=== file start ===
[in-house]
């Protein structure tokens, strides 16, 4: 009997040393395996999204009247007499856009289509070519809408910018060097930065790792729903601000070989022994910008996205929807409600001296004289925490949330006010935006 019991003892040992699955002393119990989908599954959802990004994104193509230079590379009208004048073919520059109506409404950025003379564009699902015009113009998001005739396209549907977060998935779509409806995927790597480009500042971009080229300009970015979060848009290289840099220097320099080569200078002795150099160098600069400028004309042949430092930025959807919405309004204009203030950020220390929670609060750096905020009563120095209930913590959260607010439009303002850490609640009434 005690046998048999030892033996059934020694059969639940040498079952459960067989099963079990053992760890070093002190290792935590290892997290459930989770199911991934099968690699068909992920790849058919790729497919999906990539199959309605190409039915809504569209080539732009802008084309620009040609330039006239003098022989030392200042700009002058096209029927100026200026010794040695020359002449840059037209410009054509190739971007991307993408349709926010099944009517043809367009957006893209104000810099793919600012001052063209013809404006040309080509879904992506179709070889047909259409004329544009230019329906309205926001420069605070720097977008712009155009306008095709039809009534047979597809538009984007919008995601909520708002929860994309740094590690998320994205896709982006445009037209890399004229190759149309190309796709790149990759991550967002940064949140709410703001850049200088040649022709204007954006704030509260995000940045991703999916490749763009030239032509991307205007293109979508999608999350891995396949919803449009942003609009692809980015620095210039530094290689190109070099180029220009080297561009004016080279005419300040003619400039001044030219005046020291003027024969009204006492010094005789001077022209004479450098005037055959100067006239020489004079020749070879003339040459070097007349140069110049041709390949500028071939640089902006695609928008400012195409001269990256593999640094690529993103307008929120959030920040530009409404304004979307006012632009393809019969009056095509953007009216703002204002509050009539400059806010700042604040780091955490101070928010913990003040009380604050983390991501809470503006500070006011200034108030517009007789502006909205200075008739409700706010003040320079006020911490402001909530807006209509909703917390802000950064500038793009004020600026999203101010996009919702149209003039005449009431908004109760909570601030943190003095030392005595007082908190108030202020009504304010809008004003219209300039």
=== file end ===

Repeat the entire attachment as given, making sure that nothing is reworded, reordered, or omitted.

[in-house]
């Protein structure tokens, strides 16, 4: 009997040393395996999204009247007499856009289509070519809408910018060097930065790792729903601000070989022994910008996205929807409600001296004289925490949330006010935006 019991003892040992699955002393119990989908599954959802990004994104193509230079590379009208004048073919520059109506409404950025003379564009699902015009113009998001005739396209549907977060998935779509409806995927790597480009500042971009080229300009970015979060848009290289840099220097320099080569200078002795150099160098600069400028004309042949430092930025959807919405309004204009203030950020220390929670609060750096905020009563120095209930913590959260607010439009303002850490609640009434 005690046998048999030892033996059934020694059969639940040498079952459960067989099963079990053992760890070093002190290792935590290892997290459930989770199911991934099968690699068909992920790849058919790729497919999906990539199959309605190409039915809504569209080539732009802008084309620009040609330039006239003098022989030392200042700009002058096209029927100026200026010794040695020359002449840059037209410009054509190739971007991307993408349709926010099944009517043809367009957006893209104000810099793919600012001052063209013809404006040309080509879904992506179709070889047909259409004329544009230019329906309205926001420069605070720097977008712009155009306008095709039809009534047979597809538009984007919008995601909520708002929860994309740094590690998320994205896709982006445009037209890399004229190759149309190309796709790149990759991550967002940064949140709410703001850049200088040649022709204007954006704030509260995000940045991703999916490749763009030239032509991307205007293109979508999608999350891995396949919803449009942003609009692809980015620095210039530094290689190109070099180029220009080297561009004016080279005419300040003619400039001044030219005046020291003027024969009204006492010094005789001077022209004479450098005037055959100067006239020489004079020749070879003339040459070097007349140069110049041709390949500028071939640089902006695609928008400012195409001269990256593999640094690529993103307008929120959030920040530009409404304004979307006012632009393809019969009056095509953007009216703002204002509050009539400059806010700042604040780091955490101070928010913990003040009380604050983390991501809470503006500070006011200034108030517009007789502006909205200075008739409700706010003040320079006020911490402001909530807006209509909703917390802000950064500038793009004020600026999203101010996009919702149209003039005449009431908004109760909570601030943190003095030392005595007082908190108030202020009504304010809008004003219209300039």